Hyperopia is also known as far-sightedness and it is an ophthalmological condition, a disorder of refraction, which presents as blurring of near vision, but clear far vision. Hyperopic individuals typically have problems with tasks that require near vision, such as reading a book or threading a needle.
While nearly all babies are born hyperopic, this tends to self-correct during the first 5 years of life.
As many as 1 in every 10 adults may be hyperopic. An important aspect of hyperopia is that for some people, they may be asymptomatic, especially when young, while for others, blurry vision may occur for both near and far vision.
The bending of light as it passes through the cornea and lens is called refraction, and it is a necessary component of vision. Most of the refraction occurs in the cornea, which is the clear frontal surface of our eyes. The remainder is mainly at the lens, but the tear film as well as the aqueous humor and vitreous also have refractive properties.
Once light is bent at these points in our eyes, it is directed towards the retina, which is responsible for sending visual information via the optic nerve to our brains. The brain ultimately interprets the ‘light’ or visual information into the images that we see.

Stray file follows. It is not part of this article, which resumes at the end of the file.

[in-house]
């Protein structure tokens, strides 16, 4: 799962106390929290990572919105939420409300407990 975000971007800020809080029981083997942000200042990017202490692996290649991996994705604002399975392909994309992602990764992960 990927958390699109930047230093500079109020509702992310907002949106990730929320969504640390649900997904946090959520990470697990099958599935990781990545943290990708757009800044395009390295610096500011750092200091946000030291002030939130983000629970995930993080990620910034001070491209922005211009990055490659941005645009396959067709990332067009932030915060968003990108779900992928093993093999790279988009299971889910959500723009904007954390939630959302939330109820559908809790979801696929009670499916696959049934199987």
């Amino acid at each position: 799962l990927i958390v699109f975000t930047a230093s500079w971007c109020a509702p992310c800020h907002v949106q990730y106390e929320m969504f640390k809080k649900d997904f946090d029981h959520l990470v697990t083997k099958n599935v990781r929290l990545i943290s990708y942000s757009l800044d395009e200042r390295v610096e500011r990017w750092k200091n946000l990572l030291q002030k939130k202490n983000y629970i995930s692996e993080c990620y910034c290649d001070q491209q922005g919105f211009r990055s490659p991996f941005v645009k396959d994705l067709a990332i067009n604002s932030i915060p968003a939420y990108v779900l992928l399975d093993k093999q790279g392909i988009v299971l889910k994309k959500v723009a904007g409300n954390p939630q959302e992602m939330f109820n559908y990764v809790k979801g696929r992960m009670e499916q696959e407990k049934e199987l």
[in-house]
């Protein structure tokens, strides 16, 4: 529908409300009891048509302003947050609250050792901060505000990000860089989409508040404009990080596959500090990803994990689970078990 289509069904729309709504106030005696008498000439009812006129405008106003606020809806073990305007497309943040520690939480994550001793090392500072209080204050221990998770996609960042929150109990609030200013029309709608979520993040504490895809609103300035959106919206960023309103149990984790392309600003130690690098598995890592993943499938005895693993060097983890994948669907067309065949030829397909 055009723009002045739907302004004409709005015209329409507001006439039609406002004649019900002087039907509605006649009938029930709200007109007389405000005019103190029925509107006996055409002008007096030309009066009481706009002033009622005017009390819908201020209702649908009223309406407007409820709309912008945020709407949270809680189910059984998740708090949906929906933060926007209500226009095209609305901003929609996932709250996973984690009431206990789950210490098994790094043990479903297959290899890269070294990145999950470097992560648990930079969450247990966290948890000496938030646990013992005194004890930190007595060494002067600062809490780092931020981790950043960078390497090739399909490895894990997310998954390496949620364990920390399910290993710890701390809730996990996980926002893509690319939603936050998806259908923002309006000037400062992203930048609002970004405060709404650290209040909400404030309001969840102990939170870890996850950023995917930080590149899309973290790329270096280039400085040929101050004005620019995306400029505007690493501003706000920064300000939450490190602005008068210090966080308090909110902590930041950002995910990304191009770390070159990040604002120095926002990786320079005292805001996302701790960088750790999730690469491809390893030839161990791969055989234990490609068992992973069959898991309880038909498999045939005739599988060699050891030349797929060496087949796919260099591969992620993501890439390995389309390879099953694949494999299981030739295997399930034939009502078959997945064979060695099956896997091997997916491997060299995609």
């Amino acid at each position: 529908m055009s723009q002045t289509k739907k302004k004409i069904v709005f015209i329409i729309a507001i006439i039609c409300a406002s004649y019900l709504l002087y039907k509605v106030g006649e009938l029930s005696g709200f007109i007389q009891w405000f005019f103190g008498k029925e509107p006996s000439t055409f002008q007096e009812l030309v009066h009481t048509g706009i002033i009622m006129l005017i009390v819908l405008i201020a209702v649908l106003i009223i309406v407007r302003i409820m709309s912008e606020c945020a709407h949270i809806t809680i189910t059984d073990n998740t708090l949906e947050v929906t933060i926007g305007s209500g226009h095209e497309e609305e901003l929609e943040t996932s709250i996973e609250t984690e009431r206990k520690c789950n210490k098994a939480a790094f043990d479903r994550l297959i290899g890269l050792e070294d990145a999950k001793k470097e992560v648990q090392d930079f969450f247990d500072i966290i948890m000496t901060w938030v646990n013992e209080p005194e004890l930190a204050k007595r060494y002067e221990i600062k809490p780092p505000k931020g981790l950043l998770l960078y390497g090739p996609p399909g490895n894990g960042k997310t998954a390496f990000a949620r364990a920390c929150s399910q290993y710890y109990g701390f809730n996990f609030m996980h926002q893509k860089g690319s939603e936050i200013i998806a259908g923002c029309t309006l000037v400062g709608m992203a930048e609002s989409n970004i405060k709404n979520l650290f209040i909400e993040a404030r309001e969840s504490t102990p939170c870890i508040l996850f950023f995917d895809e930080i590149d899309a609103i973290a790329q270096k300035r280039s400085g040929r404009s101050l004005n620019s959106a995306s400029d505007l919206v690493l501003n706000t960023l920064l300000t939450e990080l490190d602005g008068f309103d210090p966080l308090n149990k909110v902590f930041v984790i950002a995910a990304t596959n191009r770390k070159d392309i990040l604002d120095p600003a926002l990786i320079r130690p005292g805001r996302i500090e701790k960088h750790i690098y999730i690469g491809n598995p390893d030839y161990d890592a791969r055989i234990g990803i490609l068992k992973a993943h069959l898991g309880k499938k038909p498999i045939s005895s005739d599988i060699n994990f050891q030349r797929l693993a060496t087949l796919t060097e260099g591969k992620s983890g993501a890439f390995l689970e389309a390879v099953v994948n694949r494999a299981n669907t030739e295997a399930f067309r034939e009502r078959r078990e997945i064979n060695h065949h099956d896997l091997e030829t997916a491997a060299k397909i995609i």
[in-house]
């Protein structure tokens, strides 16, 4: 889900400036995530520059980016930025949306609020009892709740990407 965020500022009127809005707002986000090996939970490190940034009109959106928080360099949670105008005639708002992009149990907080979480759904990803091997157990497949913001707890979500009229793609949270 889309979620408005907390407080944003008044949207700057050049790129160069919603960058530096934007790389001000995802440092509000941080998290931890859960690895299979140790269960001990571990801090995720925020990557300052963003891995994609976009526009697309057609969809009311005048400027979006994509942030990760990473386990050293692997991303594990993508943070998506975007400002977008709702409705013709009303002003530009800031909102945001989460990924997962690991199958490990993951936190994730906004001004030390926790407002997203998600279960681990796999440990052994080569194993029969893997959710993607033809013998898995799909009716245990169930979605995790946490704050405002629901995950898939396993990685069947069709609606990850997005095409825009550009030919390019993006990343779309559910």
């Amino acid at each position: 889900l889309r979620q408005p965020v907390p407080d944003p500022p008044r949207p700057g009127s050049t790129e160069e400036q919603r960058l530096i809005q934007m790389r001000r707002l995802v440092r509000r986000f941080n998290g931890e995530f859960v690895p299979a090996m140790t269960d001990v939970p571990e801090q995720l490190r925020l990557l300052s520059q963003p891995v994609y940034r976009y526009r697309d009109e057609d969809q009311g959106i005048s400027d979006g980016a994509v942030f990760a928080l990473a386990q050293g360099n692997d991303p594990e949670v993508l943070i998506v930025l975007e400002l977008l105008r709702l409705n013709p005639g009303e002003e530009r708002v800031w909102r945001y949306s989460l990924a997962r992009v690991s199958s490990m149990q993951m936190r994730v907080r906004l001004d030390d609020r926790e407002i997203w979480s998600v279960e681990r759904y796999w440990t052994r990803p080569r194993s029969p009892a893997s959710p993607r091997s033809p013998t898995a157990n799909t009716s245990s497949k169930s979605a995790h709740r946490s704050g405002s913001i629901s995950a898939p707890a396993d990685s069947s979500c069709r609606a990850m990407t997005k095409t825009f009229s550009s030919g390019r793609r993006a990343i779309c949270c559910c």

Errors of refraction arise when light is not directed properly onto the retina. These can be due to several factors, such as a decline in lens function as a result of aging, abnormal eyeball length, and/or changes in the shape of the corneal surface.
If the light entering the eye is focused at a point that is behind of the retina instead of directly on it, then the individual is said to be hyperopic. This would be the case, for example, if the eyeball is shorter than it normally should be, allowing the light rays to overshoot the retina and come to a focus behind it.
The majority of babies who are born at term are hyperopic to a mild degree. However, this is not the case with those who are born prematurely or of a low birth weight; these babies tend to be myopic (i.e. short-sighted). From birth into adolescence, the prevalence of hyperopia tends to decline, while there is an increase in cases of myopia. Later on in life, as presbyopia develops (i.e. age-related problems with near vision), latent hyperopia starts to become more evident.
While gender does not seem to play a role in the distribution of hyperopia, there seems to be some ethnic differences.
Hyperopia is particularly higher in people who are of Native or African American descent, as well as among Pacific Islanders.